AKRON—Troester GmbH & Co. K.G. is beginning to market its new machine intended to help solve the problem of electrostatic charge from tires made with silica.
The Troester CoEx 5plus1 allows multiple extrusion aggregates and has been available in Asia and Europe for a couple of years, but only now is it being actively marketed to North American customers, according to Dennis Preick, with Troester GmbH's rubber machinery development department.
Preick and Michael Neubauer, president and CEO of Cuyahoga Falls, Ohio-based Troester Machinery Ltd., showed off the equipment at the International Tire Exhibition & Conference.
The CoEx 5plus1 is based on Troester's “Xplus1” technology, a newly designed upper part of a piggy-back head with an additional extruder. When used with silica compounds, Troester said a carbon black compound is added into the tread to ensure the discharge of static energy from the tire.
“With modern tread compounds, the amount of silica has increased,” Neubauer said. “When the amount of silica becomes more and more, you always have the problem that the electrostatic loading from the car cannot be handed over to the street. If you go to gas station, you have the risk of electrostatic loading causing a fire in the car. This allows you to avoid electrostatic loading on the car.”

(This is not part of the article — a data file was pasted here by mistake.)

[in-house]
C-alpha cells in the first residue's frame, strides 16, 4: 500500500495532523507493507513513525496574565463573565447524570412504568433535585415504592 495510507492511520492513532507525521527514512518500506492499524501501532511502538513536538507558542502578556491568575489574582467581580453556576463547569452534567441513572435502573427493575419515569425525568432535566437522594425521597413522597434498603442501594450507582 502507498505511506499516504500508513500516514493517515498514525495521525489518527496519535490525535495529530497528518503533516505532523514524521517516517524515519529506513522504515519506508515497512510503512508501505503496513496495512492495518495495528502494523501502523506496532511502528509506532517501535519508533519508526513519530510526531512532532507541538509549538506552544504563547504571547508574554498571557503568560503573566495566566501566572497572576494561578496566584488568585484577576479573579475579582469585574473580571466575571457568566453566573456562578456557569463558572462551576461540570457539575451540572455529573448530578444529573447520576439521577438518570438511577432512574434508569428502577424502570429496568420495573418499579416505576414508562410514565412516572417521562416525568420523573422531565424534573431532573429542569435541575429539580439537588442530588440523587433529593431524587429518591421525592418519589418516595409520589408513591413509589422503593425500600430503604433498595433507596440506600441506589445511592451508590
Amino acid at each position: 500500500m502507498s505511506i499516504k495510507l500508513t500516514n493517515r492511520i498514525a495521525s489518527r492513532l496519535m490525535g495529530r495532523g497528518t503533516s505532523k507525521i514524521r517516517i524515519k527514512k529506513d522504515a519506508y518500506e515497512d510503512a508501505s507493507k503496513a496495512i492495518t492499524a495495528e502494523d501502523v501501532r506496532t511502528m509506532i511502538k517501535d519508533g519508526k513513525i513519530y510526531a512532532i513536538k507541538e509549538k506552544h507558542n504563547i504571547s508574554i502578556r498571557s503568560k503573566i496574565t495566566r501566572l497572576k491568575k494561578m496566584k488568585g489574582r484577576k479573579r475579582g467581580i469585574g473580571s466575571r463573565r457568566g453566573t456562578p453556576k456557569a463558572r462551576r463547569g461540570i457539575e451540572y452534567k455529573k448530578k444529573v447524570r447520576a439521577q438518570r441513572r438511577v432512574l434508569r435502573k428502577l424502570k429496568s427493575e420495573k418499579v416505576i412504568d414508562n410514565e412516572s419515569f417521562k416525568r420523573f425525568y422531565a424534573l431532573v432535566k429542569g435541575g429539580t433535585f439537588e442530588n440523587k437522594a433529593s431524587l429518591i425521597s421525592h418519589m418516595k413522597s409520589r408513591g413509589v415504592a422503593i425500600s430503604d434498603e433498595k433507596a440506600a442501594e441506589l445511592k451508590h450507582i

The new machinery enables the multiple extrusion of up to six different compounds, especially beneficial when producing ultra-high performance and maximum performance tires. For these tire lines, Neubauer said it is necessary for multiple compounds to bring different performance attributes to the tire.
“As the tire and tread become more complicated, you can adapt a little bit different compound properties to the requirements,” he said. “That's why you need five extruders when before you only needed four.”
When using silica compounds, the problem of reduced conductivity is solved by the 5plus1 with an additional extruder that adds a narrow component with a conductive carbon black compound to the tread. The “chimney” component reaches from the upside to the bottom of the tread to discharge the static energy from the tire.
Troester's “Xplus1” technology allows for the use of existing tooling, the firm said, without the need to change its design. Only adaptation to overlapping pieces is needed.
The machinery firm makes the 5plus1 at its German headquarters and thus far has gotten good reviews on it, Preick said. “It's working quite fine. It's easy to access, easy to maintain, easy to clean and has short changeover times.”